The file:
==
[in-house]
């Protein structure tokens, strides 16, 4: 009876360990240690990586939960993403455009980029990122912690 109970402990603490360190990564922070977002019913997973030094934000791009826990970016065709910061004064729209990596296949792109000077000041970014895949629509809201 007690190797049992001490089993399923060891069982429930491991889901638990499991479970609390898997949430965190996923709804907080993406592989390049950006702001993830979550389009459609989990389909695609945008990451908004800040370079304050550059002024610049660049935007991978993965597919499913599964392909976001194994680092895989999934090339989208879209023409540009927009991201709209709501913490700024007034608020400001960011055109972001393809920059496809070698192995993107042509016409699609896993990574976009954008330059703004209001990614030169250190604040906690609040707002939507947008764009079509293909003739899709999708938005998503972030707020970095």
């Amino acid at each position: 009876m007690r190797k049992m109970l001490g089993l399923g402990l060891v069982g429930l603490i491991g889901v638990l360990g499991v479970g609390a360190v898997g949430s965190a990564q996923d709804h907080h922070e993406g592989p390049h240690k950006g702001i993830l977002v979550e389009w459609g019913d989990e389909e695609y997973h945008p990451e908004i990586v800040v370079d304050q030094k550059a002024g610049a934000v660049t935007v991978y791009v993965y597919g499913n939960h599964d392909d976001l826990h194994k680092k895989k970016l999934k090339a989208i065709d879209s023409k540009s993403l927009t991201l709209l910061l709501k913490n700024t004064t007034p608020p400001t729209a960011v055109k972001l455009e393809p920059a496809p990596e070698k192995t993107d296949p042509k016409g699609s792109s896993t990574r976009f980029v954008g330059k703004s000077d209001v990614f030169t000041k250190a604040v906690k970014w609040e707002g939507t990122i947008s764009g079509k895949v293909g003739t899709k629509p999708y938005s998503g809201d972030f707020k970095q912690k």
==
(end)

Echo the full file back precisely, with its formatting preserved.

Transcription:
[in-house]
């Protein structure tokens, strides 16, 4: 009876360990240690990586939960993403455009980029990122912690 109970402990603490360190990564922070977002019913997973030094934000791009826990970016065709910061004064729209990596296949792109000077000041970014895949629509809201 007690190797049992001490089993399923060891069982429930491991889901638990499991479970609390898997949430965190996923709804907080993406592989390049950006702001993830979550389009459609989990389909695609945008990451908004800040370079304050550059002024610049660049935007991978993965597919499913599964392909976001194994680092895989999934090339989208879209023409540009927009991201709209709501913490700024007034608020400001960011055109972001393809920059496809070698192995993107042509016409699609896993990574976009954008330059703004209001990614030169250190604040906690609040707002939507947008764009079509293909003739899709999708938005998503972030707020970095």
């Amino acid at each position: 009876m007690r190797k049992m109970l001490g089993l399923g402990l060891v069982g429930l603490i491991g889901v638990l360990g499991v479970g609390a360190v898997g949430s965190a990564q996923d709804h907080h922070e993406g592989p390049h240690k950006g702001i993830l977002v979550e389009w459609g019913d989990e389909e695609y997973h945008p990451e908004i990586v800040v370079d304050q030094k550059a002024g610049a934000v660049t935007v991978y791009v993965y597919g499913n939960h599964d392909d976001l826990h194994k680092k895989k970016l999934k090339a989208i065709d879209s023409k540009s993403l927009t991201l709209l910061l709501k913490n700024t004064t007034p608020p400001t729209a960011v055109k972001l455009e393809p920059a496809p990596e070698k192995t993107d296949p042509k016409g699609s792109s896993t990574r976009f980029v954008g330059k703004s000077d209001v990614f030169t000041k250190a604040v906690k970014w609040e707002g939507t990122i947008s764009g079509k895949v293909g003739t899709k629509p999708y938005s998503g809201d972030f707020k970095q912690k």